• Simplified Integration
    Providing a toolset for easy connectivity  without the need for administrative privileges
  • Flexible Routing
    Routes can be configured on various criteria with out of the box failover scenarios
  • Scalability and Reliability
    Load balancing, failover (route) and scalability features ensuring robust and high available solutions without much effort
  • Kubernetes native solution
    All components are kubernetes natives, i.e. it integrates seamlessly into existing tooling and workflows.

Federated Red Hat Service Mesh

The last solution we will examine here is a Federated Service Mesh. Explaining a Service Mesh in detail is out of the scope of this article. There is a lot of documentation and articles about Service Mesh on the internet. For instance this one about Service Mesh for Developers.

In short words, a Kubernetes service mesh works by providing a dedicated infrastructure layer that manages communication between microservices in a Kubernetes cluster. It uses sidecar proxies, a control plane, and a data plane to enable advanced features like observability, security, and traffic management. The benefits of a Service Mesh are as follows:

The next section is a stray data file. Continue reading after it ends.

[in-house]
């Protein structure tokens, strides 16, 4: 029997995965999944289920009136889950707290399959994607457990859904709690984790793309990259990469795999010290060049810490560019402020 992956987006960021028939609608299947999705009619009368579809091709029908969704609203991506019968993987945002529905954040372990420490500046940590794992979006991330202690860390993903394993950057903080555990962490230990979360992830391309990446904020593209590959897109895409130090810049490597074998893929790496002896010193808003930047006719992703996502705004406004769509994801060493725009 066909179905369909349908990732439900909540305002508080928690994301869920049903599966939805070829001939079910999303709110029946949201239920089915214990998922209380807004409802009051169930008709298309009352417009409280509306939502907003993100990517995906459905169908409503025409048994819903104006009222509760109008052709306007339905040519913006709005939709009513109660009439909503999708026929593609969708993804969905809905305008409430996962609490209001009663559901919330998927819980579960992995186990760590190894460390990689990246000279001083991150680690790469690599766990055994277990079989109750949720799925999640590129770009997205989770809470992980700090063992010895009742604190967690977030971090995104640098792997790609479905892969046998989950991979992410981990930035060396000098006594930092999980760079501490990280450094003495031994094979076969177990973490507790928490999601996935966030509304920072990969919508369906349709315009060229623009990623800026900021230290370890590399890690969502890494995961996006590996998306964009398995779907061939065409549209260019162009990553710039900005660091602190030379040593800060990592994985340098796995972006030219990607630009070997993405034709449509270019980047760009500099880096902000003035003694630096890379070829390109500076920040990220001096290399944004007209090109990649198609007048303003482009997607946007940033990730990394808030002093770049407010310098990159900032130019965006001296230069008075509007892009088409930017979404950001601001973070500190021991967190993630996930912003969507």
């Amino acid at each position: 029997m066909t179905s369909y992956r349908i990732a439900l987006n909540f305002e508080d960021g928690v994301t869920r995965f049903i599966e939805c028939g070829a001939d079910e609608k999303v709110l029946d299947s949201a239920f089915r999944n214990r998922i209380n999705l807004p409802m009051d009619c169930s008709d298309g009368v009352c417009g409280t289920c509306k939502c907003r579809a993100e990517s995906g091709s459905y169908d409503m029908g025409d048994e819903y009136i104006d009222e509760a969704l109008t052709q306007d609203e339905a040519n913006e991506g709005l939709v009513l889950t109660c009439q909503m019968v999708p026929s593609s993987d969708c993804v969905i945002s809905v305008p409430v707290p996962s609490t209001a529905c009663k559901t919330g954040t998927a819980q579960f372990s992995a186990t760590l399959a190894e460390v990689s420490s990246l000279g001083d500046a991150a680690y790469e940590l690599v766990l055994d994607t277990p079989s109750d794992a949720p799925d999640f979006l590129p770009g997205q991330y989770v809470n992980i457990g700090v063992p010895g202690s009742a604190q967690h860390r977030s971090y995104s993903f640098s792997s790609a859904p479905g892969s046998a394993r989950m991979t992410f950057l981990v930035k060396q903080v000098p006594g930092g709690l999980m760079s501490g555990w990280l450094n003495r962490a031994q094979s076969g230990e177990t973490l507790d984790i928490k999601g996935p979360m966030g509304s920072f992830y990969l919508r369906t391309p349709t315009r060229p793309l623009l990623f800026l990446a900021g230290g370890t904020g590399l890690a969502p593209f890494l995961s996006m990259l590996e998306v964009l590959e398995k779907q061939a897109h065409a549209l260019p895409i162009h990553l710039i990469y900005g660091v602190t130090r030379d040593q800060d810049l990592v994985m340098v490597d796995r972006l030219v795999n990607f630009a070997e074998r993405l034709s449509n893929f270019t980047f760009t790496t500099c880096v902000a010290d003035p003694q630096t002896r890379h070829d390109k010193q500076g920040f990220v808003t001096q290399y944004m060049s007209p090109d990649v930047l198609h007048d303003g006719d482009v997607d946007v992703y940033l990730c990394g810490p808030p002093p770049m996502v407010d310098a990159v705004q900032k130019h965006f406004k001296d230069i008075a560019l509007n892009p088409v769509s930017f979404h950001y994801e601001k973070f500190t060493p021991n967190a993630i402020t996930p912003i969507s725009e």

• Secure service-to-service communication in a cluster with TLS encryption, strong identity-based authentication and authorization
  • Automatic load balancing for HTTP, gRPC, WebSocket, and TCP traffic
  • Fine-grained control of traffic behaviour with rich routing rules, retries, failovers, and fault injection
  • A pluggable policy layer and configuration API supporting access controls, rate limits and quotas
  • Automatic metrics, logs, and traces for all traffic within the mesh, including mesh ingress and egress

On the downside complexity is increased a lot and you should consider your use case thoroughly, but if  in place, it gives you a high level of security and observability.

So what is a Federated Service Mesh? On a high level it is a distributed networking solution that seamlessly connects, manages and secures microservices across multiple Services Meshes, enabling efficient communication and control while maintaining autonomy of the member meshes. 

To fill this abstract description with some life, let’s consider the following scenario: